Holders of the Nakheel sukuk, which matures tomorrow, are braced for a decision by Dubai that could see them be offered less than the value of their investments in the US$3.5 billion (Dh12.85bn) issue. And a senior banker has warned that Dubai faces harsher credit terms and a possible liquidity squeeze if its financial problems are not resolved.
Advisers to Dubai World, the conglomerate that owns Nakheel, still say it is possible that the sukuk could be repaid in full, as one of a series of options senior government officials are considering. With the profits due to bondholders, the total owed by Nakheel is more than $4bn. A key adviser, who spoke on condition of anonymity because of the sensitive nature of the issue, said: "They could pay it in full or they could default, but there are a whole range of options in between. Bondholders could be offered a partial cash redemption with a new bond to make up the difference."
Although the prospectus deadline for the repayment is the end of tomorrow, Nakheel has a 14-day grace period for payment or agreement on alternative terms. The "grey market" price of the Nakheel sukuk, which is the unofficial price as trading is suspended on its primary market NASDAQ Dubai, rose towards the end of trading last week, with trades reported at 56 cents in the dollar level after having been below 50 cents earlier in the week.
Two banks, BNP Paribas of France and EFG Hermes of Dubai, suggested that bondholders could expect a cash payout of about 70 cents, with the offer of a new bond for the balance. "Such an outcome would be beneficial for both parties involved," Fahd Iqbal, an analyst for EFG who is based in Dubai, wrote in a research report. "Creditors would receive a portion of their money back with a promise for the remainder to be delivered at a later stage, while Dubai World, along with other governmentrelated parties, would have continued access to capital markets."
BNP Paribas said: "A default scenario is unlikely." In New York and London, where analysts say most of the Nakheel bonds are now held, hedge funds and arbitrageurs who bought into the sukuk at comparatively low prices are weighing their options. They have received legal advice that they have no recourse to assets in the wider Dubai World group. The sukuk is secured on property originally intended for development as Nakheel's Waterfront project, which has now been halted.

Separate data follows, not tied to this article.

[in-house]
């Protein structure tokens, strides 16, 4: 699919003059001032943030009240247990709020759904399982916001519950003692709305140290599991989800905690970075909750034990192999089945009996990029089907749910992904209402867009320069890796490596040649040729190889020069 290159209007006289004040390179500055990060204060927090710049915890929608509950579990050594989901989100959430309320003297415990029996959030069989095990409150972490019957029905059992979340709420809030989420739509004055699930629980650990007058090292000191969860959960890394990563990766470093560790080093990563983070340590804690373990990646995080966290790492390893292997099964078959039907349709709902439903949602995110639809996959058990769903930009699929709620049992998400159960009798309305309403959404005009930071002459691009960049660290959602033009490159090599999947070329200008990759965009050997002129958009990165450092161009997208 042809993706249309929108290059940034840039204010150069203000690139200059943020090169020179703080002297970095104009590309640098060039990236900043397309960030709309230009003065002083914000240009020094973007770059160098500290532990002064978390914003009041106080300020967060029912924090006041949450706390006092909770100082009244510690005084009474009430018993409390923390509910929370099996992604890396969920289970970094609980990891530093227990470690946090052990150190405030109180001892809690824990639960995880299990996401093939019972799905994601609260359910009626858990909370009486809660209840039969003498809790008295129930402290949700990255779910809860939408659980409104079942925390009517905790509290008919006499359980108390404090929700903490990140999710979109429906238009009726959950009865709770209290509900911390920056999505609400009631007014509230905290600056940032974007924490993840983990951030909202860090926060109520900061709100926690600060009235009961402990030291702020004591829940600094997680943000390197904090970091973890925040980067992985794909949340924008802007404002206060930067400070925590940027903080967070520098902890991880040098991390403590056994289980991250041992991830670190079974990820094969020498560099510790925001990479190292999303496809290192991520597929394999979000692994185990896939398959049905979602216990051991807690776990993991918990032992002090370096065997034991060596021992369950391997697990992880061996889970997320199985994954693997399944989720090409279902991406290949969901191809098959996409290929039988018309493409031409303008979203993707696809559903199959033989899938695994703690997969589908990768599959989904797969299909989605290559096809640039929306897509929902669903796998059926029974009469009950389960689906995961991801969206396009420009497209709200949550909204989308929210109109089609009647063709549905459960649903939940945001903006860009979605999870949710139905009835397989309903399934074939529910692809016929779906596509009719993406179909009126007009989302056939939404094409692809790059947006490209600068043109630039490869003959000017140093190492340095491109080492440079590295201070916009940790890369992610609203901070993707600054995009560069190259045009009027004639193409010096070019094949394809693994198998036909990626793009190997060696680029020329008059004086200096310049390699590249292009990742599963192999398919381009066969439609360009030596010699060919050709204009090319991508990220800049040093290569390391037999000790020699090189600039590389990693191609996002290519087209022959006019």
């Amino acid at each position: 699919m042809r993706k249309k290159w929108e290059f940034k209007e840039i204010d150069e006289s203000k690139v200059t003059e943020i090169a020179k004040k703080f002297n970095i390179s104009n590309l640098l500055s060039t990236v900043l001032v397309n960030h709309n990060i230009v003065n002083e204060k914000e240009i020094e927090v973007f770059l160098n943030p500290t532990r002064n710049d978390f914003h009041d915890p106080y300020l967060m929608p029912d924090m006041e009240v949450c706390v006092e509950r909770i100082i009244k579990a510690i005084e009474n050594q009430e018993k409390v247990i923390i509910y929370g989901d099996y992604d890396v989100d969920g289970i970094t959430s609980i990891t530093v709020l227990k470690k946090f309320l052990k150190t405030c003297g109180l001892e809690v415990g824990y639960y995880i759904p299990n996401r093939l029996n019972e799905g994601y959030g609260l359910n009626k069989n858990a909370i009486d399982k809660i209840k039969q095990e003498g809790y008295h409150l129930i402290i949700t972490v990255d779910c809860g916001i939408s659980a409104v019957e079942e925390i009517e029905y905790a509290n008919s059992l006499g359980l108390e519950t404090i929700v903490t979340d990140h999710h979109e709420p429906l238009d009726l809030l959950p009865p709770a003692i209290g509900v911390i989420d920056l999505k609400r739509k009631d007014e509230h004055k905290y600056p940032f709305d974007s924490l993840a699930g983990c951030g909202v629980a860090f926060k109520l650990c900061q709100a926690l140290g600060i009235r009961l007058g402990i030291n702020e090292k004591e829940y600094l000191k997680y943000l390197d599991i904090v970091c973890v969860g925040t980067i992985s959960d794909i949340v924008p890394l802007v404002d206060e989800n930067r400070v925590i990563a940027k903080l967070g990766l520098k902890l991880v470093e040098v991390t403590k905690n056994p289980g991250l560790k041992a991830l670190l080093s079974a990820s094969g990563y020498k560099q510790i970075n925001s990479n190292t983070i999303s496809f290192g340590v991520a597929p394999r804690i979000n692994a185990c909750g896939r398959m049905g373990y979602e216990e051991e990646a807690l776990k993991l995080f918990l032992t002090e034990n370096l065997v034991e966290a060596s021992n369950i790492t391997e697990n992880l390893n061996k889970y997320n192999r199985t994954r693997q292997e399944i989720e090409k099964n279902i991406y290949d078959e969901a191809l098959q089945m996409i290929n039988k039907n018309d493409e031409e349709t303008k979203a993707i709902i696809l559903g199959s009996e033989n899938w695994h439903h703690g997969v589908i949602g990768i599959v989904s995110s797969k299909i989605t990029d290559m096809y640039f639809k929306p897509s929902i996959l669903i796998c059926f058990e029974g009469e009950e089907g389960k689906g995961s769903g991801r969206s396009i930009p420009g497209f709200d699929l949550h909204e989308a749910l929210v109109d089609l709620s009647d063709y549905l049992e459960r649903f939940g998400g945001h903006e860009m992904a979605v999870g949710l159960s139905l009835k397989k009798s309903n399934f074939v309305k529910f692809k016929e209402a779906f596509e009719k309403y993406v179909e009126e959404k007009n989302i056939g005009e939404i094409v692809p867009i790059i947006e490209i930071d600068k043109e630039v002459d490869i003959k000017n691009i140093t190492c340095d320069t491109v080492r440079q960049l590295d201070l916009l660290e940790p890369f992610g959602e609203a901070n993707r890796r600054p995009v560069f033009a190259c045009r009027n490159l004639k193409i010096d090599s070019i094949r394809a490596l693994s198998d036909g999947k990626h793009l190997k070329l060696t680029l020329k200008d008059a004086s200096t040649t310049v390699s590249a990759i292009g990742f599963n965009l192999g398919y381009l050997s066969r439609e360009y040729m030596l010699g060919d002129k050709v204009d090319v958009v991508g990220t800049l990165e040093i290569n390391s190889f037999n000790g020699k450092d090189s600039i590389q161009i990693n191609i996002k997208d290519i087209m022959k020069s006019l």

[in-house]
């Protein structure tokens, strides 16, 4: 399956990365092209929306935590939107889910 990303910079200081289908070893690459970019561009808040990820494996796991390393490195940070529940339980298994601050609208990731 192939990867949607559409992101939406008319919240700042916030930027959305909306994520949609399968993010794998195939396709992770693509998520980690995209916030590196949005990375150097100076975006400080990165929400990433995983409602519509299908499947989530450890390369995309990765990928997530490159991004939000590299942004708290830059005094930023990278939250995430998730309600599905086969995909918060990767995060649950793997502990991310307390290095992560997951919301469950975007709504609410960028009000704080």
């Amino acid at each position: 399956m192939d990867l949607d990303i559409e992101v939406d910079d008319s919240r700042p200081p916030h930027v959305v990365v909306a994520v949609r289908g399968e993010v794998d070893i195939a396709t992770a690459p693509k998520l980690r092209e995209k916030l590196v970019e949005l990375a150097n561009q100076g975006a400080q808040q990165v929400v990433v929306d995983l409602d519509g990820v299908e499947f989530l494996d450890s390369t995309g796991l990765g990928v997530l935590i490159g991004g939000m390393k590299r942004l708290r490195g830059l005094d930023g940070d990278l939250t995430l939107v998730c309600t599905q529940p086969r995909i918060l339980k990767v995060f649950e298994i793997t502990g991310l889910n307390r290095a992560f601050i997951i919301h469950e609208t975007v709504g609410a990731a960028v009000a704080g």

Some have considered legal action against Nakheel advisers on the grounds of alleged mis-selling, but lawyers believe there would be problems with having Dubai courts enforce a decision. Bondholders outside the Gulf region are being represented by a steering committee headed by the US hedge fund QVT Financial, which has declined to comment. One New York hedge fund said: "We don't expect to get much via the legal route but we have to go through the process. If we are not happy, we will try to make it as difficult as possible for Dubai to get finance on good terms."
Another option being discussed by financial advisers is the possibility of a "two-tier" settlement, with Gulf bondholders agreeing to different terms from those offered to international investors. Rasameel, a Kuwaiti hedge fund with Islamic finance expertise, is reported to be organising regional bondholders. International bankers are already warning that borrowing will become more expensive. Banks operating in the region are expected to lower the risk of their investments and make less credit available at higher prices after the Dubai World restructure announcement, a senior banker at Barclays said.
"You will see banks continue to review their risk appetite," said Michael Miebach, the managing director of Barclays retail and corporate business for MENA. "People will see a rise in credit risks and borrowing will be more expensive." This will also make borrowing more expensive for local banks, many of which have heavily relied on syndicated loans from foreign banks, and bonds to a lesser degree. And three key local banks - Mashreqbank, Emirates NBD and Dubai Islamic Bank - have had their credit ratings downgraded by two agencies.
A lower rating implies a higher likelihood of default and makes it more expensive to raise money. "The risk appetite has to be reviewed in the light of the events in recent weeks," Mr Miebach said. "In times when credit becomes scarcer, credit will be priced up and eventually reflected in banks' pricing. It is a risk-based approach." Mr Miebach also warned of a repeat of last November, when Dubai's banks faced a liquidity crisis after foreign banks pulled Dh180bn out of the country following the collapse of Lehman Brothers. Interbank rates rose above 4 per cent, causing a squeeze on liquidity.
"Liquidity in the market could be impacted - we have already seen it this year and that will be a likely scenario," Mr Miebach said, adding that there could also be a new wave of job losses. @Email:firstname.lastname@example.org email@example.com